Prescription Games: Money, Ego and Power inside the Global Pharmaceutical IndustryBMJ 2001; 323 doi: https://doi.org/10.1136/bmj.323.7310.458a (Published 25 August 2001) Cite this as: BMJ 2001;323:458
Simon and Schuster, £17.99, pp 343
ISBN 0 684 85837 1
Appraisals of the pharmaceutical world tend to group themselves into heroic chronicles of progress or exposés of an industry that Robinson, in this book, styles Big Pharma. Either way, stereotype replaces reality. Robinson's work, predictably with one reliant on media reports from 1995, brings out nothing new. The usual and expected threats and failures are there: how the third world and unprofitable diseases are ignored; how everything from markets to medical education and research is manipulated; how doctors are offered improper inducements to prescribe or support certain products regardless of cost, relative efficacy, and, sometimes, even of risk.
The author presents himself as a fearless investigator, a daring David exposing the hidden sins and designs of the vast and sinister drug producing monolith. He does this through anecdotes, a series of gee-whiz case studies. Analysis, questioning (which is certainly necessary), and suggestions are, if present at all, largely superficial and definitely melodramatic. The anecdotes almost always are about the bad news. The scarce generalisations are based on this evidence alone.
The only good news reportage is an account of P Roy Vagelos's career with Merck. Vagelos, a headhunted researcher from a poor background who became chairman and chief executive officer, reshaped Merck's research activities and the industry copied. He championed the development of ivermectin (Mectizan) and then its donation to needy countries through the World Health Organization. A parasiticide which eradicates onchocerciasis — river blindness — Mectizan has since been used for lymphatic filariasis (elephantiasis), a fact that Robinson does not report.
While Vagelos was at Merck, the company also provided leadership in the pricing of drugs for third world countries. The story of this episode is paired with a selective and oversimplified telling of the paclitaxel (Taxol) story. Robinson sees the government funded pioneering of Taxol as amounting to a rip off of US tax dollars by Bristol-Myers Squibb, which he claims did not stick fairly to its reasonable price agreement. So while Mectizan has so far saved 25 million from river blindness, Taxol sales in 1999 amounted to £975m. Such simple reportage, however accurate, apparently designed to shame the industry, does not amount to a study or appraisal of drug company philanthropy. For that, serious research would have been required.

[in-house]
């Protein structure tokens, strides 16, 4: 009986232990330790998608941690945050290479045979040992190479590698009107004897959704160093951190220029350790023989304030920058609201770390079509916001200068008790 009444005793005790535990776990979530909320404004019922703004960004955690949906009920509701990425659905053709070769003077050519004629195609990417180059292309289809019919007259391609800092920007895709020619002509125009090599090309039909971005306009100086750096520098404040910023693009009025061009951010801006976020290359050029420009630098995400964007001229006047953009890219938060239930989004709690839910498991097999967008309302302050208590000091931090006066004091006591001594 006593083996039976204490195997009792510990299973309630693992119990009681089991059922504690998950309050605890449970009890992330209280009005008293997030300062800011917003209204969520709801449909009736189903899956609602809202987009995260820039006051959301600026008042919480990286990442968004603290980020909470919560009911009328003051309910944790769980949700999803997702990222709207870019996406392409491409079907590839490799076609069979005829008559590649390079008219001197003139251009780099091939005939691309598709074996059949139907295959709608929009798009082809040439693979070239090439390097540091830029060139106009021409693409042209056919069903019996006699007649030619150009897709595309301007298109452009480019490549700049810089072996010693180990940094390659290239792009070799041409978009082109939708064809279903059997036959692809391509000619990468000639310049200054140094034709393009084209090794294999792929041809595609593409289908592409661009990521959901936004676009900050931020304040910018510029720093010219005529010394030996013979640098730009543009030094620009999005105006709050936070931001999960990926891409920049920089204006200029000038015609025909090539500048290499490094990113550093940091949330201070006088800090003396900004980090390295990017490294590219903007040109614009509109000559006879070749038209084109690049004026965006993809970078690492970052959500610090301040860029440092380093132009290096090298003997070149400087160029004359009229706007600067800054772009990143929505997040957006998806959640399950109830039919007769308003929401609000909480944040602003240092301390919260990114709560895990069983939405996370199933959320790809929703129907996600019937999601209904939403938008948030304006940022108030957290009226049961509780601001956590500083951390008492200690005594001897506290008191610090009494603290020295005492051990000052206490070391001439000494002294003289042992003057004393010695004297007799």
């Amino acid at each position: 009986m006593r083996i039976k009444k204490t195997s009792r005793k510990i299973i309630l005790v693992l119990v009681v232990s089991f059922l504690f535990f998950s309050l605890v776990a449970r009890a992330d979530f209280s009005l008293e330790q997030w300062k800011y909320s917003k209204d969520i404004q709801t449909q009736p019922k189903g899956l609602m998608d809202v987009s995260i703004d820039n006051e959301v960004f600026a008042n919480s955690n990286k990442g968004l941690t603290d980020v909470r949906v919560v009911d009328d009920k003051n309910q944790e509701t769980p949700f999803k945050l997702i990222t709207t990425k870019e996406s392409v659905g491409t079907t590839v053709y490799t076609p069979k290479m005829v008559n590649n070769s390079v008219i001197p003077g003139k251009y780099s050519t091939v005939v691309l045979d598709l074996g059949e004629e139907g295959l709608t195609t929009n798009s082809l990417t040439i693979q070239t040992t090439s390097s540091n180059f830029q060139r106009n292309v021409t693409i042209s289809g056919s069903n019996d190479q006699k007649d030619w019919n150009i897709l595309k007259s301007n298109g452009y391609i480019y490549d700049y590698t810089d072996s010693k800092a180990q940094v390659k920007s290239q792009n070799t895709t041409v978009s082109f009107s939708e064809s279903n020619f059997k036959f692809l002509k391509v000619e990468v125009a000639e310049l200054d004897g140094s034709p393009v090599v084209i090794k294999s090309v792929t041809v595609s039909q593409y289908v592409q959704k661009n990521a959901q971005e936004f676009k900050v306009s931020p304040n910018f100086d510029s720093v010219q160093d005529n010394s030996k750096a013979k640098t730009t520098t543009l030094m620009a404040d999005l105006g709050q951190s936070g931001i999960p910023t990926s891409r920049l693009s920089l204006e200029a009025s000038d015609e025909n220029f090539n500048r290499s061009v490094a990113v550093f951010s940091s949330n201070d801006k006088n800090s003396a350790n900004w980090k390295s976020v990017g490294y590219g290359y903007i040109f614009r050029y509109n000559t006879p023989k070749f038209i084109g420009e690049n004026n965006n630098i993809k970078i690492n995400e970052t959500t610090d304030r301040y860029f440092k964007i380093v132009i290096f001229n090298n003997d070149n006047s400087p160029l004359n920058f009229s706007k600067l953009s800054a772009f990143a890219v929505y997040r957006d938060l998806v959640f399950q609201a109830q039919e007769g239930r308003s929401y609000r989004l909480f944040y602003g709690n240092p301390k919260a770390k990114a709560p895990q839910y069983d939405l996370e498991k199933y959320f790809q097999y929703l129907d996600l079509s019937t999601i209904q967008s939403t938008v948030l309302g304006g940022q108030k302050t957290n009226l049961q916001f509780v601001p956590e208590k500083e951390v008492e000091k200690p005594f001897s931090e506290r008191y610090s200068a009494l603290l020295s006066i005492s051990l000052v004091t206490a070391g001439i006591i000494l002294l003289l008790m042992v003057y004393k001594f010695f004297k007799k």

There is little doubt, at a time of increasing globalisation, that a serious questioning of Big Pharma would be useful. Unhappily this book does little to advance that questioning. Some serious analysis of finances is required either to support or to refute the companies' arguments for anticompetitive practices such as patents. An assessment of the history of relationships between manufacturers, governments, regulations and laws, various professions, research bodies, and the quality and costs of health would be helpful. How have anticompetitive capitalist practices compared with those in centrally planned economies in the development of beneficial drugs? This book, unfortunately, gives a bare and seriously incomplete sketch of the situation. One wonders, is not the venality Robinson sees everywhere in the drug industry also in evidence in his and his publisher's assessment of their market: are they, too, in it for profit, or as an exercise in philanthropy?
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